It is generally accepted that the increased viscosity observed during the heating of starch in water occurs mainly because of the swelling of granules. Differences in breakdown are related to differences in the rigidity/fragility of the swollen granules. The viscosity parameters during pasting are cooperatively controlled by the properties of the swollen granules and the soluble materials leached from the granules [16]. The breakdown viscosity indicates the starch’s propensity for disintegration. The final viscosity indicates the ability of the starch to form a viscous paste. The setback viscosity indicates the synaeresis of starch upon the cooling of the cooked starch pastes [17].
The gelling ability of starch is important in food manufacturing. The textural properties of starch gels are crucial criteria that are used to evaluate the performance of starch in a food system.
Although lots of studies have been conducted on starch systems, few studies have compared commercial starches originating from different starch-rich crops using the same experimental methods. Usually, the cultivars of normal starches for research are certain and with high purity. The commercial starches are usually mixed with several cultivars, and their purities are different. However, starches used for industry are mostly commercial grade. Thus, the present investigation focuses on the comparison of commercial starch samples from different origins, i.e. wheat, maize corn, potato, sweet potato, cassava, mung bean, and pea, to document the differences in their thermal, pasting, and gel textural properties. These comparisons will aid the selection of the appropriate variety for end-use suitability.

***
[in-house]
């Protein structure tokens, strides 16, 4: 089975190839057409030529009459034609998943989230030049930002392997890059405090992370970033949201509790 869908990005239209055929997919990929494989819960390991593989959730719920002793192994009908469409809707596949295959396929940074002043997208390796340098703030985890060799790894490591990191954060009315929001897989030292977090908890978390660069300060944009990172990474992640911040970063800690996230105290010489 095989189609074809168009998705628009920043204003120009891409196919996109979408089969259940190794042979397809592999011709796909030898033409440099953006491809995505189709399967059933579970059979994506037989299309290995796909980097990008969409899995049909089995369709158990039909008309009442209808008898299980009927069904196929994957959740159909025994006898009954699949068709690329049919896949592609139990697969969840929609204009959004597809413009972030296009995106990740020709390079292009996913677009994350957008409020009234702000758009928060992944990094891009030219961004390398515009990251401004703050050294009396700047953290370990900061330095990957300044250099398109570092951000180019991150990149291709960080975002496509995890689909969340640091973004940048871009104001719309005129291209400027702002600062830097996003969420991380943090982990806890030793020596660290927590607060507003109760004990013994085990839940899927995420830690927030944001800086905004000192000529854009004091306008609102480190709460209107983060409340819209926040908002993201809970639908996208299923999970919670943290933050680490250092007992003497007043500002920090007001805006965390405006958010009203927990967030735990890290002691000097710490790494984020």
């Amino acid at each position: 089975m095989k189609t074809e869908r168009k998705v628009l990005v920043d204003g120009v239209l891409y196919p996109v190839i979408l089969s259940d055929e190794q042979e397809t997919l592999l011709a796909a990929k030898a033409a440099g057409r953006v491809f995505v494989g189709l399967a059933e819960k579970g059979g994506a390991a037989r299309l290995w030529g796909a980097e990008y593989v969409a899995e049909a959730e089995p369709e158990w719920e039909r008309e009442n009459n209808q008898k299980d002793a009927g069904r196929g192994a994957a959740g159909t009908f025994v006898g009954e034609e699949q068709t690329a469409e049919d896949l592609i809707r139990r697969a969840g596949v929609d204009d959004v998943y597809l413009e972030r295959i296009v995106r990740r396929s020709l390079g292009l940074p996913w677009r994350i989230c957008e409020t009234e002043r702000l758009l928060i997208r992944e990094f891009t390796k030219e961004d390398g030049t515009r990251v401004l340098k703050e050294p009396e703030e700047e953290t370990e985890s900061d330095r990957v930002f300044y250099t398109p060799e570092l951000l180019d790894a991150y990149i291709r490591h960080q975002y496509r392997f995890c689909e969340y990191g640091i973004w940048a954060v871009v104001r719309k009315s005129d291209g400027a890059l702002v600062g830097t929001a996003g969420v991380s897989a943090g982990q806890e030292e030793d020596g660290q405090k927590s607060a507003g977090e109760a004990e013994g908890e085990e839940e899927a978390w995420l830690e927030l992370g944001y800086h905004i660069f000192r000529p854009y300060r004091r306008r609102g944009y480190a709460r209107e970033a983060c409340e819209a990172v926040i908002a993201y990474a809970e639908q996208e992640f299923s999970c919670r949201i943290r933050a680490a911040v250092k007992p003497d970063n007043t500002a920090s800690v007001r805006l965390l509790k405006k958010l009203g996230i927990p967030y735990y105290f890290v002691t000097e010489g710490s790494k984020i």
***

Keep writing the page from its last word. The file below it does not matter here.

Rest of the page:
Materials and Methods
Materials
Commercial grade wheat starch, corn starch, potato starch, sweet potato starch, cassava starch, mung bean starch, pea starch, amylose from potato, and amylopectin from waxy corn were acquired in a market. The total starch contents, measured by a third-party detection institution using the Chinese standard method GB/T 5009.9-2003, are specified in Table 1.
Thermal properties of starches
The thermal characteristics of the starches were studied using a differential scanning calorimeter (DSC, Q-200, TA Instruments, USA). The starch was mixed with water in a vial to yield a 50% moisture paste. The vial was then capped and stored at 4°C overnight. After allowing the vial to reach room temperature, the moisture-equilibrated starch was conditioned in hermetic aluminum TA pans, weighed (approximately 10 mg) using a precision balance (± 0.01 mg, Analytical Plus, Mettler Toledo) and heated at a rate of 10°C min-1 from 20°C to 120°C in an inert atmosphere (50 mL min-1 of dry N2). The reference was a void aluminum TA pan. The onset temperature (To), the peak temperature (Tp), the enthalpy change (ΔH) and the width at half-peak height (ΔT1/2) were computed from the curves using the Universal Analysis Program (Version 1.9 D; TA Instruments). The enthalpies were calculated on a starch dry-weight basis.